Statistics released by the National Association of REALTORS® indicate total home sales nationwide (includes single-family homes, townhomes, condominiums and co-ops) increased 0.7 percent comparing June 2017 to June 2016; and the median national home sales price is $263,800. Regionally, Northeast home sales increased 1.3 percent in that same time period; with a median sales price of $296,300.

Source: NAR (National Association of Realtors)

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What do Expired Listings Teach?

I checked the expired listing count in Stamford this week. Since January there were 254 expired listings and 827 listings that closed. These numbers include single family homes and condos. If you just look at single family homes, 432 homes have closed and 151 have expired. I check these number from time to time and they tend to be consistent over the years. Roughly 30% to 40% of homes expire without selling in their first listing term, year after year after year.

Many people think that the primary reason expired listings don’t sell is price and that is technically true. However, to leave it at that does not tell the whole story. If expired properties were listed at a higher price per square foot on average, the story would be that simple. However, expired listings are generally not listed at a much higher price per square foot. In fact, since January the median sold price per square foot was about $230 in Stamford and the median price per square foot for expired properties was $225. The average agent is looking at homes of similar size and pricing “soon-to-be expired” listings accordingly.

If the initial list price per square foot of expired listings is not generally outrageous, why do so many agents miss the mark on pricing them each year? My observation is that they have a great deal of trouble adjusting for home factors that have nothing to do with size. These factors include awkward or unexpected floor plans, poor light flow, and deferred maintenance projects that buyers are not interested in taking on. The difficulty in explaining the impact of these factors can’t be overestimated, so many agents avoid talking about them with their sellers. Other agents choose to address these factors weeks later after they have priced the property incorrectly, conducted weeks of marketing that target the wrong buyers, and let the initial excitement about the new listing die down, never to be recovered.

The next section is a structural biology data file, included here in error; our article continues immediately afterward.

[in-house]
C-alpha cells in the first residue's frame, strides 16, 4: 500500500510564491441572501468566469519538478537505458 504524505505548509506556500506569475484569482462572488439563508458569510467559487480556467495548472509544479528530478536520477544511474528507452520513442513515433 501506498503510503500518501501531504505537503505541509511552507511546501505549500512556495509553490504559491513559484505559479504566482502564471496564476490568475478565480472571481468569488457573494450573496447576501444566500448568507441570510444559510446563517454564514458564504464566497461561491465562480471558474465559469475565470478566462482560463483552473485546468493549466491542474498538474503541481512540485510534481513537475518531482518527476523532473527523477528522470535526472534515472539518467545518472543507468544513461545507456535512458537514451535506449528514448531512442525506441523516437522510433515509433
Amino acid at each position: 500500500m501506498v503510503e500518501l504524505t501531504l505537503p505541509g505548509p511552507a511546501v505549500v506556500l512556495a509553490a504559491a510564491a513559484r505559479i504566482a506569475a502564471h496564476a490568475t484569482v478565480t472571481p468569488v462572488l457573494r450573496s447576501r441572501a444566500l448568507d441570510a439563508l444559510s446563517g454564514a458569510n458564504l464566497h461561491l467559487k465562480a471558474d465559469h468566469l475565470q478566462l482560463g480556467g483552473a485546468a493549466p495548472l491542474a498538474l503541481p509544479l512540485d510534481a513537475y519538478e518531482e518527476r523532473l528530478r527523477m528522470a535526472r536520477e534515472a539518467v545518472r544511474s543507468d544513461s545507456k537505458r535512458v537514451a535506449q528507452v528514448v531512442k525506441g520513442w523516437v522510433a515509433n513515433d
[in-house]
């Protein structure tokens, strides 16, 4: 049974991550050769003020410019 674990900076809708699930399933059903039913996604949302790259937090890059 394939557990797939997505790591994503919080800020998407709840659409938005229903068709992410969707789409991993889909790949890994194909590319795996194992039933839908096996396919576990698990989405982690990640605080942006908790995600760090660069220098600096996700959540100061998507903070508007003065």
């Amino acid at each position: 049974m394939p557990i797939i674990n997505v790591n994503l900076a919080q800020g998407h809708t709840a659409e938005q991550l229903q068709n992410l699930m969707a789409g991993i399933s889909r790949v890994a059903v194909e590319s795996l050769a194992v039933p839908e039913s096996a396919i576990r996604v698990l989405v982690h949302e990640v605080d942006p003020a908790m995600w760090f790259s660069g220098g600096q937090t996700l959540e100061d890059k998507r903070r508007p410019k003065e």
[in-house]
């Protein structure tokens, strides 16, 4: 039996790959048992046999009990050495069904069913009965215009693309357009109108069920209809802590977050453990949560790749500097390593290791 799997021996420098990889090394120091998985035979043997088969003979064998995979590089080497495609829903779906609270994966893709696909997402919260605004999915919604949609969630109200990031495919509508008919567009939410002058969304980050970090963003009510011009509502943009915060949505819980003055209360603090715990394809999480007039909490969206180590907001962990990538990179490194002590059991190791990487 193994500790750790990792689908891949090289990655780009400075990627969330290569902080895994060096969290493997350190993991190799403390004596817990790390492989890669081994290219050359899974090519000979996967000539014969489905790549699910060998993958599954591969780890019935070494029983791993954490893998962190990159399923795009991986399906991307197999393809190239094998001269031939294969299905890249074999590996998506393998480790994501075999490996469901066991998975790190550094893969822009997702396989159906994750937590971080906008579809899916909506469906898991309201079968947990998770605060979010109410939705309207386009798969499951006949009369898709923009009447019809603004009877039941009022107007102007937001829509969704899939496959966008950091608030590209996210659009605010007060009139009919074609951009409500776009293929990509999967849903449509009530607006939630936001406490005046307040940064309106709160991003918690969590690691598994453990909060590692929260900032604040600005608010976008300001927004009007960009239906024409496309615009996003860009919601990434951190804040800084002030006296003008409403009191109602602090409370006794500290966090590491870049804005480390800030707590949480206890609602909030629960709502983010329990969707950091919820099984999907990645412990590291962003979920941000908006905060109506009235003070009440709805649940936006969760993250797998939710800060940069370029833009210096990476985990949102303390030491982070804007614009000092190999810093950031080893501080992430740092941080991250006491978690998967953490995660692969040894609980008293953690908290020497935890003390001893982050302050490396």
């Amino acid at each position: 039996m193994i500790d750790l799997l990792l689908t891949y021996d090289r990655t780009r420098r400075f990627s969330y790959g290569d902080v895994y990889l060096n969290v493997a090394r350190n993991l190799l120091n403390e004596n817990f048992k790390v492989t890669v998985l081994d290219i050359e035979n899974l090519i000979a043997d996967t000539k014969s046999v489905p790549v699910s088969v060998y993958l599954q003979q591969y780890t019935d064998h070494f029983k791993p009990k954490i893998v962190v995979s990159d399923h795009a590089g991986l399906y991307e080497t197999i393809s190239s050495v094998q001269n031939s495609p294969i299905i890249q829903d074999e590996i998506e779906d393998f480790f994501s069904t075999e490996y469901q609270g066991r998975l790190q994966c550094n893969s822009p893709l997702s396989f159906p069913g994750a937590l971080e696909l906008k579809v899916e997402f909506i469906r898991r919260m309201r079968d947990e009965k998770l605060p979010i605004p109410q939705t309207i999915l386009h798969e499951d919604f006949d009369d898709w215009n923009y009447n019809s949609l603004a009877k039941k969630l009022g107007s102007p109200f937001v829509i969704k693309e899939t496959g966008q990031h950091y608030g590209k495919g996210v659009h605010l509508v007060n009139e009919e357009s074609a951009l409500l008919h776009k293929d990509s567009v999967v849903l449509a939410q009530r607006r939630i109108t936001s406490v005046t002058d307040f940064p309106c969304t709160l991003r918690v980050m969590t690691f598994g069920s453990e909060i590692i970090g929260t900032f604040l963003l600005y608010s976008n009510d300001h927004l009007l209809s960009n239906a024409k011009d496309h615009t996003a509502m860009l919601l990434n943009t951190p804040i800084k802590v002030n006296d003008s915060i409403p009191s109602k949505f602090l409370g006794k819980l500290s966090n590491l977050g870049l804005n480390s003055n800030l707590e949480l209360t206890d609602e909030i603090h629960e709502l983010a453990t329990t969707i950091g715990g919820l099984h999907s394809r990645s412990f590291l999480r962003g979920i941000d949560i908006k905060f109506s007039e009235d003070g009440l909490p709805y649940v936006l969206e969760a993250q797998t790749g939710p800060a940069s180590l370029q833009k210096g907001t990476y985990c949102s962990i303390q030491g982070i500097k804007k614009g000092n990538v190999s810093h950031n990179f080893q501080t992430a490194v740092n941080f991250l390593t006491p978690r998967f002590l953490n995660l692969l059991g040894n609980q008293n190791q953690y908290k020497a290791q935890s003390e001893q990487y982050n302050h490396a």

My approach to this topic entails full disclosure before listing a home. By offering to tour similarly sized properties with my seller clients I provide them with a context for pricing that can take into account differences in floor plan, design, lot condition and maintenance. I also explain the real risks involved with pricing that does not reflect what buyers and appraisers are actually evaluating beyond size. The best buyers for your home (those that can and will pay the most) will not get exposed to it and your home will be constantly competing with homes that show better. Finally, I encourage discussions about challenging floor plans and maintenance issues, since it is a good opportunity to put many heads together and address everything that impacts a showing before the home is listed. I have seen ways that furniture can be added and rearranged to improve the flow of an awkward floor plan. I have had architects and contractors offer alternative designs and pricing that help buyers see more potential. I have also worked with sellers to get on top of the maintenance issues that buyers fear most.  These solutions can keep buyers interested in a home that they might have otherwise overlooked.

We know real estate value is about so much more than size, so it is important to address the bigger picture. Ignoring the myriad of factors that impact perceived value is not wise, unless your goal is an expired listing. Since every buyer eventually becomes a seller, I make sure my buyer and seller clients tour enough homes to see the correlations between price and factors unrelated to size for themselves.